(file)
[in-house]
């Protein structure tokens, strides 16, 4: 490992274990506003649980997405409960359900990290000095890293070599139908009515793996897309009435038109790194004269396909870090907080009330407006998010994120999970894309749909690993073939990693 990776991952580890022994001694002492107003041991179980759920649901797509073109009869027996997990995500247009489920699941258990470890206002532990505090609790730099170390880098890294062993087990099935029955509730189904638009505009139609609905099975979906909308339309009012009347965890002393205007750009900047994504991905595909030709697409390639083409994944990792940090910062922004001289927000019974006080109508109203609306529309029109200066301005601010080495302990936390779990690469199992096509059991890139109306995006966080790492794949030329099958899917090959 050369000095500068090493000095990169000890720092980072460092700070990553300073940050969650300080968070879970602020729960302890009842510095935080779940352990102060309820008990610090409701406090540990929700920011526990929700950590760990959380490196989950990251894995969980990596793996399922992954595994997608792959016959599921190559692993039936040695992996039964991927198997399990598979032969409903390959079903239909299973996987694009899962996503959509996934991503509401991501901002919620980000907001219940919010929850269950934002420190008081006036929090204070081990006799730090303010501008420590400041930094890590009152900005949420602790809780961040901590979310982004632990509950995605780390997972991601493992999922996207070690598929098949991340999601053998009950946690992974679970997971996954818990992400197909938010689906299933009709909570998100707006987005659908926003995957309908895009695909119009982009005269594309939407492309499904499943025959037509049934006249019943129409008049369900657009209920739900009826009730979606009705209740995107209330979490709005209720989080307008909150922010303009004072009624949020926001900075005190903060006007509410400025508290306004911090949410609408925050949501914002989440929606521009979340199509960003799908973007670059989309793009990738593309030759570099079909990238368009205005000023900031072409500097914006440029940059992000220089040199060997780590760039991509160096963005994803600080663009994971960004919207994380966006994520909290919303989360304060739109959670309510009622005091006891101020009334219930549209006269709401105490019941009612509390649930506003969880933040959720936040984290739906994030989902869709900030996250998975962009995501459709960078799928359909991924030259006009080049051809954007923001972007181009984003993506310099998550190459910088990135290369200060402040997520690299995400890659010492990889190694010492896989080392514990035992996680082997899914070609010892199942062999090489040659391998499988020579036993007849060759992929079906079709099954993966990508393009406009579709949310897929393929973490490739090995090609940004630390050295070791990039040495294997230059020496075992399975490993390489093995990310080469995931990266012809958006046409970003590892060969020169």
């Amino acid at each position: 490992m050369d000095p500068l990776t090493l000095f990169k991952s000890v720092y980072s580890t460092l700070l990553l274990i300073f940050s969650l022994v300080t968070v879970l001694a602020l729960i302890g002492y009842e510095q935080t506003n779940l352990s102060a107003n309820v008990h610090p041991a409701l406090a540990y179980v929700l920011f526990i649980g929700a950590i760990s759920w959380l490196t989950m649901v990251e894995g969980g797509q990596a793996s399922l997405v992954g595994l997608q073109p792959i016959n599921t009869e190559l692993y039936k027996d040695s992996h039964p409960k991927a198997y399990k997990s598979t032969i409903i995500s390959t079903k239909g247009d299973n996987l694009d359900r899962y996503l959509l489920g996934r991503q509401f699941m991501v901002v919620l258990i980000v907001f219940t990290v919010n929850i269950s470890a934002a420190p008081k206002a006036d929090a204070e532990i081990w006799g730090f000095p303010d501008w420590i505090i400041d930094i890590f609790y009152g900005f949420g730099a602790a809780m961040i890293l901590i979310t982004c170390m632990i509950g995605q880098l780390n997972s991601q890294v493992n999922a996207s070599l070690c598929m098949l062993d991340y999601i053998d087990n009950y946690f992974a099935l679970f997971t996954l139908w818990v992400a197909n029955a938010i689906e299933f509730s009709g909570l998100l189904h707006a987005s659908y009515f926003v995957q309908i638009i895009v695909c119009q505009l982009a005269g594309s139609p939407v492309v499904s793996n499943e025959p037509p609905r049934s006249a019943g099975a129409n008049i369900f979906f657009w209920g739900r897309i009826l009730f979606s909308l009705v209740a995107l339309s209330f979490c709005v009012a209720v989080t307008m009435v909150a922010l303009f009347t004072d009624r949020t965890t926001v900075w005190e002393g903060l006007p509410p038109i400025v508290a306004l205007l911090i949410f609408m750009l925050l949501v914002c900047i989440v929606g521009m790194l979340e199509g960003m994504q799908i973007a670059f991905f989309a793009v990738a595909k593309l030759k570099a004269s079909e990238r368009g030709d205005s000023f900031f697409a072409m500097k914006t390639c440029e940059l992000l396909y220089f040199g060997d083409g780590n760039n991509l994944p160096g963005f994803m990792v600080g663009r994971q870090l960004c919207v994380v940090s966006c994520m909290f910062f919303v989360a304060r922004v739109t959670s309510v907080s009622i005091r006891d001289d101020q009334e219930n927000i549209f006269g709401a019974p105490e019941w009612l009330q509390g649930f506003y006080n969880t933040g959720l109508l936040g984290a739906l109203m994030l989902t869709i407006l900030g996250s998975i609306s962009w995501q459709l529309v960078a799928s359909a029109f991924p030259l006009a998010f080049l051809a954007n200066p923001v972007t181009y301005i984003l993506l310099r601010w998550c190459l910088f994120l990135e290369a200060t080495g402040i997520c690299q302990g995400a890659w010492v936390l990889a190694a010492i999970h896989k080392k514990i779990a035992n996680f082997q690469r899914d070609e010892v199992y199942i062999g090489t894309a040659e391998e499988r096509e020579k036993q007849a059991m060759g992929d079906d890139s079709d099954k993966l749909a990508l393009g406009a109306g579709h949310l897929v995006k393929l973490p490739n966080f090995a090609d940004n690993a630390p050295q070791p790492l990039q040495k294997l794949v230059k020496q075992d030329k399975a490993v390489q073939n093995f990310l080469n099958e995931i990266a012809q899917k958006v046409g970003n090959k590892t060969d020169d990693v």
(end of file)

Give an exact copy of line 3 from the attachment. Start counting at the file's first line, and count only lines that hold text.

């Amino acid at each position: 490992m050369d000095p500068l990776t090493l000095f990169k991952s000890v720092y980072s580890t460092l700070l990553l274990i300073f940050s969650l022994v300080t968070v879970l001694a602020l729960i302890g002492y009842e510095q935080t506003n779940l352990s102060a107003n309820v008990h610090p041991a409701l406090a540990y179980v929700l920011f526990i649980g929700a950590i760990s759920w959380l490196t989950m649901v990251e894995g969980g797509q990596a793996s399922l997405v992954g595994l997608q073109p792959i016959n599921t009869e190559l692993y039936k027996d040695s992996h039964p409960k991927a198997y399990k997990s598979t032969i409903i995500s390959t079903k239909g247009d299973n996987l694009d359900r899962y996503l959509l489920g996934r991503q509401f699941m991501v901002v919620l258990i980000v907001f219940t990290v919010n929850i269950s470890a934002a420190p008081k206002a006036d929090a204070e532990i081990w006799g730090f000095p303010d501008w420590i505090i400041d930094i890590f609790y009152g900005f949420g730099a602790a809780m961040i890293l901590i979310t982004c170390m632990i509950g995605q880098l780390n997972s991601q890294v493992n999922a996207s070599l070690c598929m098949l062993d991340y999601i053998d087990n009950y946690f992974a099935l679970f997971t996954l139908w818990v992400a197909n029955a938010i689906e299933f509730s009709g909570l998100l189904h707006a987005s659908y009515f926003v995957q309908i638009i895009v695909c119009q505009l982009a005269g594309s139609p939407v492309v499904s793996n499943e025959p037509p609905r049934s006249a019943g099975a129409n008049i369900f979906f657009w209920g739900r897309i009826l009730f979606s909308l009705v209740a995107l339309s209330f979490c709005v009012a209720v989080t307008m009435v909150a922010l303009f009347t004072d009624r949020t965890t926001v900075w005190e002393g903060l006007p509410p038109i400025v508290a306004l205007l911090i949410f609408m750009l925050l949501v914002c900047i989440v929606g521009m790194l979340e199509g960003m994504q799908i973007a670059f991905f989309a793009v990738a595909k593309l030759k570099a004269s079909e990238r368009g030709d205005s000023f900031f697409a072409m500097k914006t390639c440029e940059l992000l396909y220089f040199g060997d083409g780590n760039n991509l994944p160096g963005f994803m990792v600080g663009r994971q870090l960004c919207v994380v940090s966006c994520m909290f910062f919303v989360a304060r922004v739109t959670s309510v907080s009622i005091r006891d001289d101020q009334e219930n927000i549209f006269g709401a019974p105490e019941w009612l009330q509390g649930f506003y006080n969880t933040g959720l109508l936040g984290a739906l109203m994030l989902t869709i407006l900030g996250s998975i609306s962009w995501q459709l529309v960078a799928s359909a029109f991924p030259l006009a998010f080049l051809a954007n200066p923001v972007t181009y301005i984003l993506l310099r601010w998550c190459l910088f994120l990135e290369a200060t080495g402040i997520c690299q302990g995400a890659w010492v936390l990889a190694a010492i999970h896989k080392k514990i779990a035992n996680f082997q690469r899914d070609e010892v199992y199942i062999g090489t894309a040659e391998e499988r096509e020579k036993q007849a059991m060759g992929d079906d890139s079709d099954k993966l749909a990508l393009g406009a109306g579709h949310l897929v995006k393929l973490p490739n966080f090995a090609d940004n690993a630390p050295q070791p790492l990039q040495k294997l794949v230059k020496q075992d030329k399975a490993v390489q073939n093995f990310l080469n099958e995931i990266a012809q899917k958006v046409g970003n090959k590892t060969d020169d990693v």